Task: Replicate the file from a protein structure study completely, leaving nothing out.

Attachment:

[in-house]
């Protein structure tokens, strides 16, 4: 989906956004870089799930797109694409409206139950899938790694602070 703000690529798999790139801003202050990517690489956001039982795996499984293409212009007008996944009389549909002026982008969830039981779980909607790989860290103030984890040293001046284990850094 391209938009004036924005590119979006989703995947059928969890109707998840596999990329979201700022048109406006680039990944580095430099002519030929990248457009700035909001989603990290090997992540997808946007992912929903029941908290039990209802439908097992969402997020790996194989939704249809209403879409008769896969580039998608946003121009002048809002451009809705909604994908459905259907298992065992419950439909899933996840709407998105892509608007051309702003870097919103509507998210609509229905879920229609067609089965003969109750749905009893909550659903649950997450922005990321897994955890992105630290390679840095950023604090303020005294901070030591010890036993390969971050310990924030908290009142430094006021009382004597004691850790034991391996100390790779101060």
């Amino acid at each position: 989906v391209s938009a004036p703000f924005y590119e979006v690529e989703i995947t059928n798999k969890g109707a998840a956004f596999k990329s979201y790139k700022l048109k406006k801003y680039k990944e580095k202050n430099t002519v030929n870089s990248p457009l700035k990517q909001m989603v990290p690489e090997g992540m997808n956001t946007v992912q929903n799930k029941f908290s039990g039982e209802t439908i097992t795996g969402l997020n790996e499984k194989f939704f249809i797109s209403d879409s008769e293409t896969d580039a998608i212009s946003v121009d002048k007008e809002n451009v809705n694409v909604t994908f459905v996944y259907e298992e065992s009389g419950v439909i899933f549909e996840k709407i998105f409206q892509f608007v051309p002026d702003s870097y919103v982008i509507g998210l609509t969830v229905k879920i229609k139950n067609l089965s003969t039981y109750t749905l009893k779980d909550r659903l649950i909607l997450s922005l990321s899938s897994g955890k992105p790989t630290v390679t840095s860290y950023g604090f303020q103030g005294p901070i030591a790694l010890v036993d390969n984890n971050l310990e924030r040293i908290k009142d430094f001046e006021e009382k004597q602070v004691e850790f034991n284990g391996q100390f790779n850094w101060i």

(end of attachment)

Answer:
[in-house]
């Protein structure tokens, strides 16, 4: 989906956004870089799930797109694409409206139950899938790694602070 703000690529798999790139801003202050990517690489956001039982795996499984293409212009007008996944009389549909002026982008969830039981779980909607790989860290103030984890040293001046284990850094 391209938009004036924005590119979006989703995947059928969890109707998840596999990329979201700022048109406006680039990944580095430099002519030929990248457009700035909001989603990290090997992540997808946007992912929903029941908290039990209802439908097992969402997020790996194989939704249809209403879409008769896969580039998608946003121009002048809002451009809705909604994908459905259907298992065992419950439909899933996840709407998105892509608007051309702003870097919103509507998210609509229905879920229609067609089965003969109750749905009893909550659903649950997450922005990321897994955890992105630290390679840095950023604090303020005294901070030591010890036993390969971050310990924030908290009142430094006021009382004597004691850790034991391996100390790779101060």
């Amino acid at each position: 989906v391209s938009a004036p703000f924005y590119e979006v690529e989703i995947t059928n798999k969890g109707a998840a956004f596999k990329s979201y790139k700022l048109k406006k801003y680039k990944e580095k202050n430099t002519v030929n870089s990248p457009l700035k990517q909001m989603v990290p690489e090997g992540m997808n956001t946007v992912q929903n799930k029941f908290s039990g039982e209802t439908i097992t795996g969402l997020n790996e499984k194989f939704f249809i797109s209403d879409s008769e293409t896969d580039a998608i212009s946003v121009d002048k007008e809002n451009v809705n694409v909604t994908f459905v996944y259907e298992e065992s009389g419950v439909i899933f549909e996840k709407i998105f409206q892509f608007v051309p002026d702003s870097y919103v982008i509507g998210l609509t969830v229905k879920i229609k139950n067609l089965s003969t039981y109750t749905l009893k779980d909550r659903l649950i909607l997450s922005l990321s899938s897994g955890k992105p790989t630290v390679t840095s860290y950023g604090f303020q103030g005294p901070i030591a790694l010890v036993d390969n984890n971050l310990e924030r040293i908290k009142d430094f001046e006021e009382k004597q602070v004691e850790f034991n284990g391996q100390f790779n850094w101060i």